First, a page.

Canada’s smallest provincial capital, Charlottetown (pop. 35,000)–Prince Edward Island’s governmental, economical, cultural, and shopping center–makes no pretense of being a big city. Rather, this attractive town is walkable, comfortable, and friendly. Its major attractions include a beautiful harborside location, handsome public and residential architecture, sophisticated art and cultural happenings, and plentiful lodgings and appealing restaurants.
The city also makes a good sightseeing base for exploring surrounding Queens County, which is the definitive Prince Edward Island as you imagined the province would be. The region is temptingly photogenic, a meld of small seaports with brightly colored craft at anchor and farmland settings with limpid ponds and weathered barns. Along the Gulf of St. Lawrence is Cavendish, the island’s most popular tourist destination. Cavendish was the childhood home of Lucy Maud Montgomery, who created perfection on earth within the pages of her books, which centered on the spunky heroine Anne of Green Gables.
In the late 1750s, English surveyor Samuel Holland surveyed all of Prince Edward Island, recommending that the main settlement be established on a peninsula within Hillsborough Bay. He named it Charlotte, for the consort of King George III. The town had its grid laid out in 1764 and was named the island’s capital the next year. Charlottetown’s development paralleled the island’s development. A road network was laid out by 1850. And by 1860, some 176 sawmills were transforming forests into lumber, greasing the island’s economy and providing the raw materials for a thriving shipbuilding industry. As the center of government and commerce, the town was enriched with splendid stone churches and public buildings, many of which date to the mid-1800s and stand to this day.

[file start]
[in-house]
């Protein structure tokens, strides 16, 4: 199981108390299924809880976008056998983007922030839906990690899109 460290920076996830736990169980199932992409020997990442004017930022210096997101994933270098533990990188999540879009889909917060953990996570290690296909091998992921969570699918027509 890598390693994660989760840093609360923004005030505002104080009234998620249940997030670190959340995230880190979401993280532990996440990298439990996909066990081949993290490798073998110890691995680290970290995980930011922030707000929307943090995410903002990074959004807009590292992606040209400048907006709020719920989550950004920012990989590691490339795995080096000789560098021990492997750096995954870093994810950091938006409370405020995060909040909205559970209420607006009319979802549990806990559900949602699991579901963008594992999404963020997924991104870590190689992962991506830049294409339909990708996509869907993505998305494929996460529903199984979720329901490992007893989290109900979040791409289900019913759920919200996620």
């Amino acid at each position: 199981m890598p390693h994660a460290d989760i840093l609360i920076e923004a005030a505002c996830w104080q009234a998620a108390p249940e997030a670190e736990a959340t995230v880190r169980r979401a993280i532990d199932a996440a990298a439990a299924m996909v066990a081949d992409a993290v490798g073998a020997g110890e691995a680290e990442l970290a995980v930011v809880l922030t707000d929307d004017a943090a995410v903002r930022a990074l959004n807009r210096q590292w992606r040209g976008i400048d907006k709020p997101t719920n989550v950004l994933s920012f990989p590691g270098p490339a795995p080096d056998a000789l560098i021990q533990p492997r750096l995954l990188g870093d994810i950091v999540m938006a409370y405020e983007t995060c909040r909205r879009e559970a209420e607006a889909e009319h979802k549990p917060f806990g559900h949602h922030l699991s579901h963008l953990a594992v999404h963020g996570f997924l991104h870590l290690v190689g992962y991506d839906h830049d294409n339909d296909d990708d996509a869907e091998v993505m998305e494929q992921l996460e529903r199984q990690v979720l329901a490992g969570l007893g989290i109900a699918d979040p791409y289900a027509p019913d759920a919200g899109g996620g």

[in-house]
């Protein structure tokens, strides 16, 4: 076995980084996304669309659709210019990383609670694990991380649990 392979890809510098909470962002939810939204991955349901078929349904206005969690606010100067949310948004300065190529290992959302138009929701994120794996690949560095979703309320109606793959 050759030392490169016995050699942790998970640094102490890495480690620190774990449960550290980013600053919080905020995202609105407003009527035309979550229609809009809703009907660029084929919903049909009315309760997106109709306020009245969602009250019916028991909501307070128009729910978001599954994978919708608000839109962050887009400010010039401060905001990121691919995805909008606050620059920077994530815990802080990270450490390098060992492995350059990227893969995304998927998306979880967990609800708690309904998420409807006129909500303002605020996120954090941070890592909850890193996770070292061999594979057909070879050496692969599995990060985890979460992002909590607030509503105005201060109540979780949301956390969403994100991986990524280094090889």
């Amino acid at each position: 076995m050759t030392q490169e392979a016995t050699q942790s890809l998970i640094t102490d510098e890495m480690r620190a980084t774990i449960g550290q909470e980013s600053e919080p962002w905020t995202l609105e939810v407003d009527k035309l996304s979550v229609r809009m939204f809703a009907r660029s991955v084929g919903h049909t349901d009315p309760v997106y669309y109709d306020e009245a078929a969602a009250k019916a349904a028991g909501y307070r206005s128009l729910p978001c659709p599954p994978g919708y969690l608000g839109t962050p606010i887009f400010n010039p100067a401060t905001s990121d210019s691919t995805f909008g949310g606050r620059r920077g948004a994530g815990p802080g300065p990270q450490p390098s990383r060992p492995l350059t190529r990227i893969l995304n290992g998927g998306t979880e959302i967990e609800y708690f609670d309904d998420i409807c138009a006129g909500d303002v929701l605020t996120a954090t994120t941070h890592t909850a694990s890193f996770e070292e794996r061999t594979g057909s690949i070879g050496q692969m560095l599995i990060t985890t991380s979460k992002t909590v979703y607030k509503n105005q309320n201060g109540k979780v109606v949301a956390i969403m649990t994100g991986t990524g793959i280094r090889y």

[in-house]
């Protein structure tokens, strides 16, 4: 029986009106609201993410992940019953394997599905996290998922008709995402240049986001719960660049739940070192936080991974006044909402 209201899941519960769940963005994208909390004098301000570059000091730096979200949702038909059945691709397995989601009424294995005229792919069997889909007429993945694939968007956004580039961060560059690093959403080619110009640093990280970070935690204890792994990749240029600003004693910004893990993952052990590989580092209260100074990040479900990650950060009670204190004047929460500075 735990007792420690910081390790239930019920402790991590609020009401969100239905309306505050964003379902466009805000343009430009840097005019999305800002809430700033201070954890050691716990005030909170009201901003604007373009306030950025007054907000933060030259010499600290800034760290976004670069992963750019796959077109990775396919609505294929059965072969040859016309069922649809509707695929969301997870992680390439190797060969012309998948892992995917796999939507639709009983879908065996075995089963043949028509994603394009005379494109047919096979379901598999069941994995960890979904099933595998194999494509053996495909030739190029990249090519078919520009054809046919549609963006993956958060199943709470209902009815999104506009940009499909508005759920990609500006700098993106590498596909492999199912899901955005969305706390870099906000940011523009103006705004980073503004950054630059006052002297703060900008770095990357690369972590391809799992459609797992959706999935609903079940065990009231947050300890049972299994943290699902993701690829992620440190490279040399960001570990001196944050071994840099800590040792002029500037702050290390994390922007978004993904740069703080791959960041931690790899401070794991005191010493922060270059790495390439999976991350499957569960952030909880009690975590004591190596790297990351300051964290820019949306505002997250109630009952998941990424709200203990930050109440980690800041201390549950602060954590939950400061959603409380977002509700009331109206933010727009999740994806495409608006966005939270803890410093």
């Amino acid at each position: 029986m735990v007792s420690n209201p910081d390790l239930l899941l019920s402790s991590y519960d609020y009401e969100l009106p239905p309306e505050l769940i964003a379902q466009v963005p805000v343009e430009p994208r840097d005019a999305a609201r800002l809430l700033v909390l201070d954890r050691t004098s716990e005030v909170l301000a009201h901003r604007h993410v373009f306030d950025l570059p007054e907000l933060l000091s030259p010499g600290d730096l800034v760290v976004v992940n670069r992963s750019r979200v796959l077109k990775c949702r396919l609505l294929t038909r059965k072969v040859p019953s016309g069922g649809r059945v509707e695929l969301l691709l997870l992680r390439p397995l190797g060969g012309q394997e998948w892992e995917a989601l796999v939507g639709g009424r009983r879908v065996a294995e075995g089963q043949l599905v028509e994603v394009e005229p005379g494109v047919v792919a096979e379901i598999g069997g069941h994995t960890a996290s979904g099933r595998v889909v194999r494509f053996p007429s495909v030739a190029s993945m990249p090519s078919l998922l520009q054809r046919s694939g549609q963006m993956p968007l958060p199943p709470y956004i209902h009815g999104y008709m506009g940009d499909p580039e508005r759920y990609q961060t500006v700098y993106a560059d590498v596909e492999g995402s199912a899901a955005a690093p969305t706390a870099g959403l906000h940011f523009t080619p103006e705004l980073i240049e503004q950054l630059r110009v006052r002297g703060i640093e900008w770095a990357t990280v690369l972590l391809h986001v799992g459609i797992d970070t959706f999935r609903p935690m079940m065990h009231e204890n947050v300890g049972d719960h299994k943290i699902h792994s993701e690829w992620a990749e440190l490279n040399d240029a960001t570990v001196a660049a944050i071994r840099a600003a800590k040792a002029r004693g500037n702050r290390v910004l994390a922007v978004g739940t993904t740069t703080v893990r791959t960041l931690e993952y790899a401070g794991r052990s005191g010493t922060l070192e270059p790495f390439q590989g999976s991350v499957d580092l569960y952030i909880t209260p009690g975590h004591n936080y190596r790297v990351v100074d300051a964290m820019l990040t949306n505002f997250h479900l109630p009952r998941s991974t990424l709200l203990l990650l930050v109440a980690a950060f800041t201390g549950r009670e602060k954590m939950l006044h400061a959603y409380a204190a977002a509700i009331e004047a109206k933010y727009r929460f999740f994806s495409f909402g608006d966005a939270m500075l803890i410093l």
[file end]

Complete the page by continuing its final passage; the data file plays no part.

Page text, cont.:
Founders’ Hall: Canadians especially will enjoy learning about how the Dominion of Canada was created at this harbor-front interpretive center.
Province House: This historic sandstone building in the heart of Charlottetown hosted the Fathers of Confederation in 1864 and continues today as the provincial seat of government.
Victoria Park: Take a break from the relative bustle of downtown with a walk through this waterfront park, home to the impressive Fanningbank residence.
International Shellfish Festival: You can feast on seafood year-round in Charlottetown, but this late-September festival is the place to try all your favorites at once.
Prince Edward Island National Park: Stretching along the Gulf of St. Lawrence, this park is one of the island’s few undeveloped tracts of land. Warm water, beaches, and red cliffs are the main draws.
North Rustico Harbour: It’s just a dot on the map, but this small fishing village is particularly photogenic. A lighthouse, kayak tours, and an excellent restaurant add to the appeal.
Green Gables Heritage Place: Northern Queens County is lovingly known as “Anne’s Land,” for Anne of Green Gables, one of the world’s best-known literary characters.
Excerpted from the Seventh Edition of Moon Atlantic Canada.